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Daydream Believer: Google Makes Good VR Affordable

After dipping it's toes in the VR waters with the no-frills Google Cardboard, the company has finally taken the plunge with the $79 Daydream View (available starting November). More than a simple virtual reality viewer, Daydream brings customization, a remote and a host of apps and games.

I had a chance to go heads-on with Daydream View and can say with confidence that it's the first real competition to Oculus and the Samsung Gear VR.


Daydream View is like nothing you've seen before. Instead of matte hard plastics, Google consulted athletic-wear designers and made the headset out of soft microfiber that's similar what you'd use to make a jersey. The result is a device that's extraordinarily comfortable and squeezably soft.

Google also set Daydream View apart by offering different color palettes. When it launches in November, you can get View in Slate, Snow or Crimson. While the other two colors are attractive, the striking Crimson is sure to be a best seller at launch.

Google claims that Daydream View is 30 percent lighter than competing headsets. It's definitely smaller. The recent iteration of the Samsung Gear VR dwarfs View in terms of size. Outfitted with the Samsung Galaxy Note 5, the Gear VR definitely felt heavier than the View with the Pixel VR, especially when I tried on both headsets. The plushier View was like a gentle hug on my face, but I'm curious how the fabric will deal with the sweatier members of the population.

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The View is the poster child of "set it and forget it." Focusing on making the headset as easy to use as possible, all you have to do is open the headset's latch, drop in phone and you're good to go. Where the Gear VR makes you take your phone out f the Gear VR to do the initial install of the Oculus store, Daydream View and the Pixel phone of your choice talk wirelessly and utilize an auto-alignment system to make sure you always have the optimal view.


The Daydream View remote looks similar to the Oculus Rift's peripheral. Both have clickable top buttons, with accompanying ones for back and home. However, the View's remote features a host of sensors at the top that allow the device to respond quickly and accurately to your movements. That's why drawing an otherwise unfamiliar arcane symbol was so easy during the Fantastic Beasts demo.

However, with any small peripheral, you're bound to lose it sooner or later. In order to prevent loss, Google designers wisely created a built-in cubby in the headset to store the remote. You just open the headset hatch and secure the device in place.

Apps and Games

Google's swinging for the fences with several exclusives, including the J.K. Rowling's Fantastic Beasts and Where to Find Them experience. Corresponding with the upcoming movie, you'll play as a wizard using the remote as a wand. The handheld device is precise enough that I drew a spell and summoned a beast approximately 5 minutes into the game.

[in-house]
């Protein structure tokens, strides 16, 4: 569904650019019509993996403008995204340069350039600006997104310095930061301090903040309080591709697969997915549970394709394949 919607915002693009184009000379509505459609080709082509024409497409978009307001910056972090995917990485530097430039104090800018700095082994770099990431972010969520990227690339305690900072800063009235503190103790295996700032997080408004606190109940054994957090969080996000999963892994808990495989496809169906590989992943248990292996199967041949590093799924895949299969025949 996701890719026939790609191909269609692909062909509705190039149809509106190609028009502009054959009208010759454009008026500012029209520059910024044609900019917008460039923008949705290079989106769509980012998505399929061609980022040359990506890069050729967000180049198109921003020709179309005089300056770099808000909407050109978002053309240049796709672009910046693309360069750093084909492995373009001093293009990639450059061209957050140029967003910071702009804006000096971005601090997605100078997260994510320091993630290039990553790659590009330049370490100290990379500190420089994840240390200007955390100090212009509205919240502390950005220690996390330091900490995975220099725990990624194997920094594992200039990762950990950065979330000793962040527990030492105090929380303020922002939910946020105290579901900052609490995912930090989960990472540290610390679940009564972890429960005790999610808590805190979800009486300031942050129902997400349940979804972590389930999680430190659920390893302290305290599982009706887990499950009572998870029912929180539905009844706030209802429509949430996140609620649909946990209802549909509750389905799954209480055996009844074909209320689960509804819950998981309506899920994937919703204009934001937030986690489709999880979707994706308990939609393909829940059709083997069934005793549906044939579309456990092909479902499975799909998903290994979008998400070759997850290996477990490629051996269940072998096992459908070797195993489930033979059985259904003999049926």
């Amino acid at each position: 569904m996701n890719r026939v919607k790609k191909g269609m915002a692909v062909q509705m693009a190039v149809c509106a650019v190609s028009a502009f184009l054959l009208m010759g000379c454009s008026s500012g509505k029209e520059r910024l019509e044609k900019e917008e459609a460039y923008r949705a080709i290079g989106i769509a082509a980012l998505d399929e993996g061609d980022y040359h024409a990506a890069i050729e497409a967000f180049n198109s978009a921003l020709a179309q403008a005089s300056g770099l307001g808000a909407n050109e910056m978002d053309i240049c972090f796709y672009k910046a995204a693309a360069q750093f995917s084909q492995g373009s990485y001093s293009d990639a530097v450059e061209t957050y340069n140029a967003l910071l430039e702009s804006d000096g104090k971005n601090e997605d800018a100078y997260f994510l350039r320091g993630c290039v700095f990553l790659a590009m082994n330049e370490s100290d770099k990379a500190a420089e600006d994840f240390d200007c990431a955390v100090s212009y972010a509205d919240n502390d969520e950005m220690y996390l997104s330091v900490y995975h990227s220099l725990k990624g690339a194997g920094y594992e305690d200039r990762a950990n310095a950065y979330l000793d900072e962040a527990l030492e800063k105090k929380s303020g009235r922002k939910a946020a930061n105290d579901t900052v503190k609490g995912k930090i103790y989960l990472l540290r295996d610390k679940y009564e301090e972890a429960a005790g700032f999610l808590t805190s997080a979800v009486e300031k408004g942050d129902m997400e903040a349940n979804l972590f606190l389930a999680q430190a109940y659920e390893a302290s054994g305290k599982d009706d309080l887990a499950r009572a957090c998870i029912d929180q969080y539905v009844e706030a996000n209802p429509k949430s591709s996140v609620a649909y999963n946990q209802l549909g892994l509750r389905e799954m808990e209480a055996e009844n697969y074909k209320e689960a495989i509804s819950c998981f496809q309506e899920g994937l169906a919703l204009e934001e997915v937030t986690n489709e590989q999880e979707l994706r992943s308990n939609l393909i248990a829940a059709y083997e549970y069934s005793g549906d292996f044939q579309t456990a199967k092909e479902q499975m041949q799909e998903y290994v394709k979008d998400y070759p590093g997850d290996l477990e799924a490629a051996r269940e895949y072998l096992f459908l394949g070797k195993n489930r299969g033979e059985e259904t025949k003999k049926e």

View will also feature EVE: GunJack 2, the sequel to the popular EVE: Gunjack found on numerous VR platforms. Once again, you're back in the cockpit blasting enemy ships as they try to take over your ship.

In terms of entertainment, Google has deals in place with Netflix, HBO and Hulu, so you can view all their content on the big virtual screen. There's also Google Play Movies and Google Photos. For news, you have the VRSE-powered New York Times Magazine.

However, I'm most excited to see the VR version of Google StreetView, which the company promises will allow wearers to visit 1000 places in over 70 countries with 150 street tours. I  got a quick taste of what virtual YouTube has to offer with the London Museum of Natural History - 1 of the 100,000 interactive 360 and VR videos the service has to offer.

As I walked down a hall of dinosaurs on what appeared to be a stuffy walking tour, the room suddenly filled with water as a large aquatic lizard came to life. It swam so close to me, I could see the folds in its leathery hide and was tempted to reach out and touch it. However, its large teeth and the realization it wasn't real made me reconsider. I experienced a little motion blur when I turned to watch it make a U-turn and barrel towards me as it devoured a nearby fish.

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I only caught a brief view of the interface, but it looks similar to what's currently on most VR headset. There's a floating library, which is made of large floating tabs that you choose using the remote. It's definitely a step up from the haphazard way Google Cardboard dealt with apps and games. I'm definitely interested to see how View's aggregation systems will function.


Google has taken a decisive step into virtual reality with the Daydream View and effectively put the competition on notice. The aggressive price, different color headsets and exclusive content make Daydream View a serious contender in the mobile virtual reality space. The design is both fun and functional and the remote has a lot of potential.

I was hoping to see some Project Tango integration for a mixed-reality device. However, as it stands, I am eager to explore Daydream View's capabilities when it launches in November.